Appendix C – Amazon Storage Gateway (File mode)¶
Amazon Storage Gateway is a pre-prepared AMI/instance that can be provisioned on-demand. It allows you to present an NFS layer to the application with S3 as a backing store. The difference between this and EFS is that the S3 bucket is owned and named by you. But fundamentally the drawback with this approach will be the operational latencies. These appear much more significant than the latencies gained for the EFS solution, and may reflect the communication between the file gateway instance and a single declared instance of S3. It is likely that the S3 buckets used by EFS are run in a more distributed fashion.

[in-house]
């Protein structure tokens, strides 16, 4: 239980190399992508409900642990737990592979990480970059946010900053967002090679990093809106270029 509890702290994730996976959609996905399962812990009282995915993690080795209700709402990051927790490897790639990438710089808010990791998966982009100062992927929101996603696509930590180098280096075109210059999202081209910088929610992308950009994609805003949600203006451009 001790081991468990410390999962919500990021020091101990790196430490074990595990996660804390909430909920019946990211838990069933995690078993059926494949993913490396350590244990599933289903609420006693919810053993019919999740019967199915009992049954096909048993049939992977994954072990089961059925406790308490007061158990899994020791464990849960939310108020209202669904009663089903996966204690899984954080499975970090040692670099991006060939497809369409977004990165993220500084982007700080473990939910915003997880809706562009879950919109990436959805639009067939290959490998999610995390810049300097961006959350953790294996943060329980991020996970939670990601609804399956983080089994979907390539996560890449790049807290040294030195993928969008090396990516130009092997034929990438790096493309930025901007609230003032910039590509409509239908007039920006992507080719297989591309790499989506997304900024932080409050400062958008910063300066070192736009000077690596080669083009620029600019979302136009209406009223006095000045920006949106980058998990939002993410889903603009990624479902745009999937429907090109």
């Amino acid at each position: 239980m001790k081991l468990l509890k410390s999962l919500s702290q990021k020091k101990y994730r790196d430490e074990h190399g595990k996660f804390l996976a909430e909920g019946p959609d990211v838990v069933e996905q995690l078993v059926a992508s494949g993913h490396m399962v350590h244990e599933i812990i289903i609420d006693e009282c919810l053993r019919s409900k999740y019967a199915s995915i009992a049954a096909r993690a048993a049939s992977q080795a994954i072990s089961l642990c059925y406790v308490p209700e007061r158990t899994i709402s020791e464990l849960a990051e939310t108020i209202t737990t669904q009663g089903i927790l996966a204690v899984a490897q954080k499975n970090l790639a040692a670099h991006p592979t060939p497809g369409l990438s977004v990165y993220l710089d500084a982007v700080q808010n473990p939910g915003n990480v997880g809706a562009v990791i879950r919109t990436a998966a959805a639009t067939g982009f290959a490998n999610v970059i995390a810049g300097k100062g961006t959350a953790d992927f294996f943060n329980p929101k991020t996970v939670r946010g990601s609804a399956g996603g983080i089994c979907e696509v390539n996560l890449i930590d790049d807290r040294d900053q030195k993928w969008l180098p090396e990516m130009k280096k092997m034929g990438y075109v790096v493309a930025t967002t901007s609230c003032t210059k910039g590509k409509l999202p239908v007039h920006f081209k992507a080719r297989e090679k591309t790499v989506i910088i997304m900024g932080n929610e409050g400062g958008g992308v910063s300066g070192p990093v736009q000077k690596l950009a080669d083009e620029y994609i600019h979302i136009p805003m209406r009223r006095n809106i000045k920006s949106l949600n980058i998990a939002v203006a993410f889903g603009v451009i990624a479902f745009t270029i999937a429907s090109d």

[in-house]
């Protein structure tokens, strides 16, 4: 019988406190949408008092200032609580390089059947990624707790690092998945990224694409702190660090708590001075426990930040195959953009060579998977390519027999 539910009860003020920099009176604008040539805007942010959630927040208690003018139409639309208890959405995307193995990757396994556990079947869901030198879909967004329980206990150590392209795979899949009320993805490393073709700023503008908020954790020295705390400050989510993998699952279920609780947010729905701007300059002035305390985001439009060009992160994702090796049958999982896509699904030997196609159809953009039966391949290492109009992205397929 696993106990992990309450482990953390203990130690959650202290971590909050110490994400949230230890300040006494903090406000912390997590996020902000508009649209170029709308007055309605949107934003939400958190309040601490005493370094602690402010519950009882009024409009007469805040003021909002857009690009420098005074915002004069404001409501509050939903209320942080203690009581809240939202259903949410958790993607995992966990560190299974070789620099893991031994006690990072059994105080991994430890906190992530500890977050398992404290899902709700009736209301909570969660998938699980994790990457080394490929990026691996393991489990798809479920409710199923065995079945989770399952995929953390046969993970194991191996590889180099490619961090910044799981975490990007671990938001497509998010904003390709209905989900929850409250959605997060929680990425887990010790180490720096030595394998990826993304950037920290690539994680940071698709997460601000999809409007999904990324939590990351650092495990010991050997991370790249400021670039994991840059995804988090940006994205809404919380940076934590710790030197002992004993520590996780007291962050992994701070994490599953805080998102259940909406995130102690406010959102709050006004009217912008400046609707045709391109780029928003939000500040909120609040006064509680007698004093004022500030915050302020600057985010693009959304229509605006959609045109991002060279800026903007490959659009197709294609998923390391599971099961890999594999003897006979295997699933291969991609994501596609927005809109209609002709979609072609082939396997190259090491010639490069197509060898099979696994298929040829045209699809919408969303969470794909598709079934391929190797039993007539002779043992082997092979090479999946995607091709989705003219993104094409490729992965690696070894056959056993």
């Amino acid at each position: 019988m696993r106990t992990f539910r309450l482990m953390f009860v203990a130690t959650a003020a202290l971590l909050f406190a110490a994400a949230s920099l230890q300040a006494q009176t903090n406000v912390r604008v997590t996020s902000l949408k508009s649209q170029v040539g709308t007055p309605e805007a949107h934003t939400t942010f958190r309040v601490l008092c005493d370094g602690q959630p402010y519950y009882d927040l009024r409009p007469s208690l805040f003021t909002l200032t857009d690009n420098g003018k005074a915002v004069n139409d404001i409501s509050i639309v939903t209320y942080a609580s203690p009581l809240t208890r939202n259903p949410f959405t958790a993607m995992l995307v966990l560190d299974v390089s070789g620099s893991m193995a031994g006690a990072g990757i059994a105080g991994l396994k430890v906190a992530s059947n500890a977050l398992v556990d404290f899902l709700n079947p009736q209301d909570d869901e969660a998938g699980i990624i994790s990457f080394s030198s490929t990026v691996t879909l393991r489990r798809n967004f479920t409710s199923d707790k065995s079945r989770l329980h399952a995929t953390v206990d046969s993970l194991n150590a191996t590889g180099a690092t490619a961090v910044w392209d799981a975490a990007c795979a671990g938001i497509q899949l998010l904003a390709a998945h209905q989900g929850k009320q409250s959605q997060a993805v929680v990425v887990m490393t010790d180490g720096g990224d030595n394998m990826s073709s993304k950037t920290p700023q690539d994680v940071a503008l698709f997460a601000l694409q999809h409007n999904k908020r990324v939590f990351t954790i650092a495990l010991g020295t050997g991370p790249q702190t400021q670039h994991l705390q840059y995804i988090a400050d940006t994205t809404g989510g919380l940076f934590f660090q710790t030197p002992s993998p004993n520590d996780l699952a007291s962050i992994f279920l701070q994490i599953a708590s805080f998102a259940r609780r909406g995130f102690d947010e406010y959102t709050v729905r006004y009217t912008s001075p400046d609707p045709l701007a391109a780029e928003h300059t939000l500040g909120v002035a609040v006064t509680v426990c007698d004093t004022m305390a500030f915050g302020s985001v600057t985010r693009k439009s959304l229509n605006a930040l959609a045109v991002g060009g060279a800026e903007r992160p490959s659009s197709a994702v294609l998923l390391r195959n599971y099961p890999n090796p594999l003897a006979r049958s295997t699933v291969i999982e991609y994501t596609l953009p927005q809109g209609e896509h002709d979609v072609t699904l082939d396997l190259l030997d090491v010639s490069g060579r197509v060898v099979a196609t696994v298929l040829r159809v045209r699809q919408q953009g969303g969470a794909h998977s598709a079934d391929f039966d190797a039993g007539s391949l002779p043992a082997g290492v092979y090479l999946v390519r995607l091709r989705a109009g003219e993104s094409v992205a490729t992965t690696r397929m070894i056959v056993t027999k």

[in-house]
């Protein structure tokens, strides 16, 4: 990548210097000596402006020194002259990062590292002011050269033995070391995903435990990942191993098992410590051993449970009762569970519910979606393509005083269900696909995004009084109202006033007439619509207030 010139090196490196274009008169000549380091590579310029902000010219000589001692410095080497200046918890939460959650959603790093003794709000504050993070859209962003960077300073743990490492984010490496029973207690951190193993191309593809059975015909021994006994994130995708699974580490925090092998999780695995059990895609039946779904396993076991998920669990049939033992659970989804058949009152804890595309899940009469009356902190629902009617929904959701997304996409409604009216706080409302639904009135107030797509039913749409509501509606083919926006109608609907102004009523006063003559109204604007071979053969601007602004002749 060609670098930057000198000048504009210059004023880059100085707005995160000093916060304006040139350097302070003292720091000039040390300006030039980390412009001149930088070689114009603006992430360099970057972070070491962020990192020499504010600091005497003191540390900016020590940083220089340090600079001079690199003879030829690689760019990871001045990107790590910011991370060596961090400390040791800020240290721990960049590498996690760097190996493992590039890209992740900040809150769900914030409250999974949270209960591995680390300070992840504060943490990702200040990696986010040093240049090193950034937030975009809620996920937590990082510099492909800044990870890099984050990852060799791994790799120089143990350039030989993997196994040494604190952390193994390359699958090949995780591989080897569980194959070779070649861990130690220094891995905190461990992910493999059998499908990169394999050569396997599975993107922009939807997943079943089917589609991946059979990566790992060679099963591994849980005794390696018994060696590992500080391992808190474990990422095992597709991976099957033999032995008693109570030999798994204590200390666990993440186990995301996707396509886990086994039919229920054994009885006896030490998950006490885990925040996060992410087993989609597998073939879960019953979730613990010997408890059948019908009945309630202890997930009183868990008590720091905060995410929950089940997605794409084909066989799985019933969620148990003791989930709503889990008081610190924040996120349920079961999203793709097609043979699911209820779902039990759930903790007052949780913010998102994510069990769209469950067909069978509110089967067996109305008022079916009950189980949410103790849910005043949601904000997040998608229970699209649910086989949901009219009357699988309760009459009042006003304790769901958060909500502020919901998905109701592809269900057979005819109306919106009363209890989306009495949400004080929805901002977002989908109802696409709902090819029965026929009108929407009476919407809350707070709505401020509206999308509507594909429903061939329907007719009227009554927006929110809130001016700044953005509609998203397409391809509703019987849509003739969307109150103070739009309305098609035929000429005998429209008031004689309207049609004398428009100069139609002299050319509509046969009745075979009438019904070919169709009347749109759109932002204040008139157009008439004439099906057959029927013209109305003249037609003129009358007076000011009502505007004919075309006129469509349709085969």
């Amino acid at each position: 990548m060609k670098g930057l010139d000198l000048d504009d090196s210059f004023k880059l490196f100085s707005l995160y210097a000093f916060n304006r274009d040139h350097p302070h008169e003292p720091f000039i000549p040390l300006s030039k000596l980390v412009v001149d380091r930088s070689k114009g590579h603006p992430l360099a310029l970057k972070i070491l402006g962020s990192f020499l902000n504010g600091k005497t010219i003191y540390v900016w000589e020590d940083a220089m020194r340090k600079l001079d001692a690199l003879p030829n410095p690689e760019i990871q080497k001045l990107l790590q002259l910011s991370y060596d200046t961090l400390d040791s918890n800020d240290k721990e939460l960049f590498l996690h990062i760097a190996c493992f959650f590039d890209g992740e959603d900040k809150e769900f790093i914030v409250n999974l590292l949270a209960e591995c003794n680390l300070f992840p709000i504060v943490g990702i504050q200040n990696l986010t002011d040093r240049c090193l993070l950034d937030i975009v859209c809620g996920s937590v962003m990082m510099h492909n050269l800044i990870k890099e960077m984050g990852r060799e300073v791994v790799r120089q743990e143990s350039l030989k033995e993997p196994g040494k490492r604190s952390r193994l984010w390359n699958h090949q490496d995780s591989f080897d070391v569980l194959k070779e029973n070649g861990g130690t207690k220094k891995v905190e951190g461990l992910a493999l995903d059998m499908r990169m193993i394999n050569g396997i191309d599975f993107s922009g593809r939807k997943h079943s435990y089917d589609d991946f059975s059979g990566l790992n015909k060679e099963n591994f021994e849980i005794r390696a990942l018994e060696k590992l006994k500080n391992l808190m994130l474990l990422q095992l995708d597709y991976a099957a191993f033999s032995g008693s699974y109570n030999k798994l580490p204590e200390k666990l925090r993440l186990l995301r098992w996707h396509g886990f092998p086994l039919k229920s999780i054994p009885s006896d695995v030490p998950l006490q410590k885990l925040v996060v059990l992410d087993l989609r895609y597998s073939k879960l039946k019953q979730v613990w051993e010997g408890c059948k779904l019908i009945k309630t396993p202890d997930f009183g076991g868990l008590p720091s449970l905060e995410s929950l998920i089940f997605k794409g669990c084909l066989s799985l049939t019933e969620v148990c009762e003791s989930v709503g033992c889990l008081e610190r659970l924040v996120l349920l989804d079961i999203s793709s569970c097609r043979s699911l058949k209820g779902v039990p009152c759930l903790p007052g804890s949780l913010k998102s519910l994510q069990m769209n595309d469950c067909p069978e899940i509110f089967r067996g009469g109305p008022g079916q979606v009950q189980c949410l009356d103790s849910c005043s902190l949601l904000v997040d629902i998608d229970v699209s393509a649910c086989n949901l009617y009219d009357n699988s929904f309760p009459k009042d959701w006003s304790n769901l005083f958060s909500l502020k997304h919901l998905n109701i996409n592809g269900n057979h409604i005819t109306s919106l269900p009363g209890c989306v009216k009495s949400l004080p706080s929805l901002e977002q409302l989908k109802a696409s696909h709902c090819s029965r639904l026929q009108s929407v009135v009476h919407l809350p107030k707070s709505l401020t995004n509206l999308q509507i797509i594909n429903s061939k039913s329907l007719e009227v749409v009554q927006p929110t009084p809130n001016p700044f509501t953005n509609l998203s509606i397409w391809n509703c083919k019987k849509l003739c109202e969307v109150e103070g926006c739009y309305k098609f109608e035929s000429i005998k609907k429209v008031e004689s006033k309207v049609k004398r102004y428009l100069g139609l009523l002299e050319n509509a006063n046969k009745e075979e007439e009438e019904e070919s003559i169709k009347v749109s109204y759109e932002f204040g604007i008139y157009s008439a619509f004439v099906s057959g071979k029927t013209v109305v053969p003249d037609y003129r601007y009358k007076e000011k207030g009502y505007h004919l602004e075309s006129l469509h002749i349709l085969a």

One advantage of AWS Gateway is that it is managed by AWS, it can be deployed directly from the AWS console, and incurs no additional fees beyond the normal storage costs which is in line with S3.
|function||latency (mSec)||function||latency (mSec)|
Metadata operational latencies - mSecs (headlines)
The throughput appears to run at about 50% of the line rates available, even when run at scale.
The AWS gateway exhibits significantly high operational latency.
This manifests as very long wait times when performing an interactive
ls -l command from the root of the file system, while the file system is under load, sometimes taking several minutes to respond to the directory walk.